So…is Gung Ho racist, or what? To be sure, far less sympathetic portraits of the Japanese have cropped up in American cinema over the years. This certainly isn’t the not-so-subtle Neimoidian race of The Phantom Menace or the not-even-attempting-to-be-subtle Mr. Yunioshi of Breakfast at Tiffany’s. At the very least Gung Ho is free of that kind of blatant disregard for cultural sensitivity that makes one wonder, with no shortage of slaps to one’s forehead, how the hell some things get greenlighted at all.
But there is a sneaking suspicion that there’s a cultural illiteracy afoot in Gung Ho, if not a straight-up cultural disregard, and that might be just as bad. Director Ron Howard cast Michael Keaton as the actor rose to fame following Johnny Dangerously and Howard’s own Night Shift, and there’s little blame to place on Keaton here. He’s the lovable doofus that he usually is. Gung Ho sees Keaton’s everyman Hunt Stevenson fighting to save his little Rust Belt town after a Japanese automobile company takes over the local factory. An army of managerial types swoops in from Tokyo and sets about “correcting” the carefree business practices of the American worker. Culture clash certainly ensues — we’re just not sure it’s the kind of clash that Howard and Co. intended.
Here are the For and Against arguments on racism in Gung Ho, the supporting evidence for both sides of that multiethnic coin, followed by a definitive answer (really!) and, if you’re lucky, a funny video that has nothing to do with anything. Let’s go.
“Gung Ho is Poorly-Conceived Racist Rubbish”
- The Japanese characters are not in fact characters. Moving as a nameless and emotionless horde, no one from the Tokyo Office is developed or depicted with any real care. The only exception is:
- Gedde Watanabe. He played the foreign exchange student in Sixteen Candles and apparently hasn’t taken issue with portraying a Japanese businessman in a similarly goofy light. He’s more developed, sure, but not in a very satisfying way. Watanabe’s character has some personality traits that Gung Ho suggests are uniquely “American” — such as, oh, individuality — and the film definitely emphasizes these at the end.
- Japanese-run factories in America exist, which Gung Ho recognizes, but they’re not run the way the Hadleyville auto plant is run. The unrealistic portrayal of this wouldn’t be so offensive if it wasn’t the entire plot of the movie.
- “Gung Ho” is the anglicized version of gōng hé, words that are translatable individually as “work” and “together”. It’s a sweet idea and all, but gung ho is from a Chinese phrase, not Japanese. Nice try. They must have known that, though, right? Right?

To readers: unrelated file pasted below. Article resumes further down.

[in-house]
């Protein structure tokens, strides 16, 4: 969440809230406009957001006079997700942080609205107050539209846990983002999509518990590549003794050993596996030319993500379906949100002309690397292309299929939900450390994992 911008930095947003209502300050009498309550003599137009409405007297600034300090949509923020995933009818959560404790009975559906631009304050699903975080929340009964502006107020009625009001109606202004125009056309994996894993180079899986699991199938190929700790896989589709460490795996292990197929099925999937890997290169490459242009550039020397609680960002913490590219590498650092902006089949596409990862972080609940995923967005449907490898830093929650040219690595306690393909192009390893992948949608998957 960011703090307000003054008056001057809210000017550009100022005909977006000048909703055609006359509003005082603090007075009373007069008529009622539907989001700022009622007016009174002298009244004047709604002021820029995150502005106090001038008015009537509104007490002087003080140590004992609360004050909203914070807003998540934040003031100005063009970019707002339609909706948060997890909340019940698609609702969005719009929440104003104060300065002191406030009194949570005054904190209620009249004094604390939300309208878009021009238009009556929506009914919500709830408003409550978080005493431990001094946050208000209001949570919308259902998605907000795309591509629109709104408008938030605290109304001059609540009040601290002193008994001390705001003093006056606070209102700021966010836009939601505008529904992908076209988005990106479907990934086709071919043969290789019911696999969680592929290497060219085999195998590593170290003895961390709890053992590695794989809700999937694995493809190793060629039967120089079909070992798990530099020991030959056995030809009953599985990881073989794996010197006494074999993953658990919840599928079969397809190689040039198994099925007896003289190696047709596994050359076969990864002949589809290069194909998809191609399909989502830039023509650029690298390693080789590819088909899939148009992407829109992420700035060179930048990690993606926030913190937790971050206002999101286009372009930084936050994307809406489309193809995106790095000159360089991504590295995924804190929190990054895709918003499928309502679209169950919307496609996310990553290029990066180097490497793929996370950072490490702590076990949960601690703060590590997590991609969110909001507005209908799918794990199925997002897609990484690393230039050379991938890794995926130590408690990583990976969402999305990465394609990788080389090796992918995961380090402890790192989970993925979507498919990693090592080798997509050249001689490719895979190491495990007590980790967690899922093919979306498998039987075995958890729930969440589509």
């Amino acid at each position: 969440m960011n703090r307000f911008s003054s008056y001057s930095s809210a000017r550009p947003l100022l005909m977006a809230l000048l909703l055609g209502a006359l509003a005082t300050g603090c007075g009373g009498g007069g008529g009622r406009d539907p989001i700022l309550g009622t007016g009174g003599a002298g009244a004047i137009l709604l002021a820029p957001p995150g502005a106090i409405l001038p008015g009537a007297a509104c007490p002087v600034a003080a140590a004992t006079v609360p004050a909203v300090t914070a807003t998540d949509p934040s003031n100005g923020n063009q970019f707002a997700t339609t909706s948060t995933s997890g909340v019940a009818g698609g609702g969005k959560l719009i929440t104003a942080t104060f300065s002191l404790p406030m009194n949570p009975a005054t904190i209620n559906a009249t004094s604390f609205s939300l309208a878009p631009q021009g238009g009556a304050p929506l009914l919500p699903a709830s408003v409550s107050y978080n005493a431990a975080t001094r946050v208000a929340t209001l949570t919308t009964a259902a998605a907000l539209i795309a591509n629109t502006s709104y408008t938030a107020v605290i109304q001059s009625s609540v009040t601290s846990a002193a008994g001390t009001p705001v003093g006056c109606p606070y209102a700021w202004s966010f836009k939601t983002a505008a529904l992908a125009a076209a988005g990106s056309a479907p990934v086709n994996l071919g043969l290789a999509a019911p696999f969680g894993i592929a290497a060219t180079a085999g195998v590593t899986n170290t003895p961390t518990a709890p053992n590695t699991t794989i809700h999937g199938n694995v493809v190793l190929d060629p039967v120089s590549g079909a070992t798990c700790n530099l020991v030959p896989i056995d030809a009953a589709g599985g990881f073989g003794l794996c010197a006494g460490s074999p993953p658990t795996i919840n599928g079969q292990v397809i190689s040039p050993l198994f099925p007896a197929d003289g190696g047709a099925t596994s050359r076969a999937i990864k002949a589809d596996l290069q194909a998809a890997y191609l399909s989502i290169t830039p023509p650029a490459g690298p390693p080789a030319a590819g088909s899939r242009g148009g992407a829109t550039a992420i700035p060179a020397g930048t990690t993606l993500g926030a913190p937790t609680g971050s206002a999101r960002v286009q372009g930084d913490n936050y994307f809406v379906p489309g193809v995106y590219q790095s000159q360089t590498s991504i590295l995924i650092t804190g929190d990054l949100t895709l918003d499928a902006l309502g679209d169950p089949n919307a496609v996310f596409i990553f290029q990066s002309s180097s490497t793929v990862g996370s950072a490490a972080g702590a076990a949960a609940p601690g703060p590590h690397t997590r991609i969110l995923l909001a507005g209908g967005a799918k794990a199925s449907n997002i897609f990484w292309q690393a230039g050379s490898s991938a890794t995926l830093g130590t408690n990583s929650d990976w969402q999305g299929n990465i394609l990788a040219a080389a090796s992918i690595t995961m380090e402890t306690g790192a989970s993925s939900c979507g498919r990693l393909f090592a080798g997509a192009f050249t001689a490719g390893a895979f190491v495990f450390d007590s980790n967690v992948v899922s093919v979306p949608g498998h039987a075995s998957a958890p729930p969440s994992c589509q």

“Gung Ho is Culturally Sensitive and Anti-Racist”
- The American characters are drawn just as lazily as the Japanese characters, mostly inhabiting checklist-able stereotypes. They, too, seem to move in a horde. Why is everyone in this town always together? Why you roll so deep, Hadleyville?
- Gedde Watanabe. Yep, he’s in the plus column for Gung Ho as well as the negative. Despite any faults in the writing of his character, Watanabe is one of the few redeeming factors for the film. He’s an underrated actor and his scenes with Keaton are entertaining as hell.
- Keaton’s Hunt is really the only one in the film who lies or deceives anyone else, and so an argument could be made for a less flattering portrait of the Americans than of the Japanese. If you note that everyone is kind of ignorant at one point or another in Gung Ho, it’s hard to then turn around and claim the film is racist.
- The underlying message, man. Unity prevails at the end, as unity is wont to do in mid-’80s smalltown Americana flicks. The cars that the workers made together are the ones that count, even if they hit some speedbumps along the way. How’s that for a metaphor?
So there are valid arguments for both sides. What’s the definitive answer? Did I promise you a definitive answer? I did? You shouldn’t believe everything you read, you know. I promised you a funny video, too, and that shit ain’t happening. But okay, fine: a definitive answer. Is Gung Ho racist, or not?
Verdict: It really, truly, genuinely doesn’t matter.
Seriously. That sound like a cop-out, but it’s not. Don’t get me wrong — racism itself matters, and should be called out as such when it arises. It’s partly a matter of perception, and it’s evident that there are enough elements of cultural illiteracy here to at least warrant the conversation. If you’re offended by anything in this film, then I feel for you. But I say it doesn’t matter because Gung Ho has other problems, story problems, and those are in fact more glaring than the treatment of the Japanese or the treatment of the Americans. Why is the tone of this thing all over the place? Why is the comedy grounded in one moment and cartoonish in the next? Why are we rooting for this guy Hunt at all, other than the fact that Keaton’s playing him in a lovable way?
Most importantly — or least, depending on your vantage — Gung Ho is colossally predictable. Really the only thing that sets this smalltown courage story apart from a jillion other smalltown courage stories is the culture clash angle, and in that the execution of Gung Ho is doubly disappointing for letting a good premise fall flat. Again, Keaton makes Hunt likable and Watanabe works wonders with simplified complaints about G.I. Joes and Jimmy Dean sausages and Hawaiian Punch and personalized license plates. Lead acting aside, Gung Ho represents a time when a young Ron Howard was still seeking to find his directorial voice.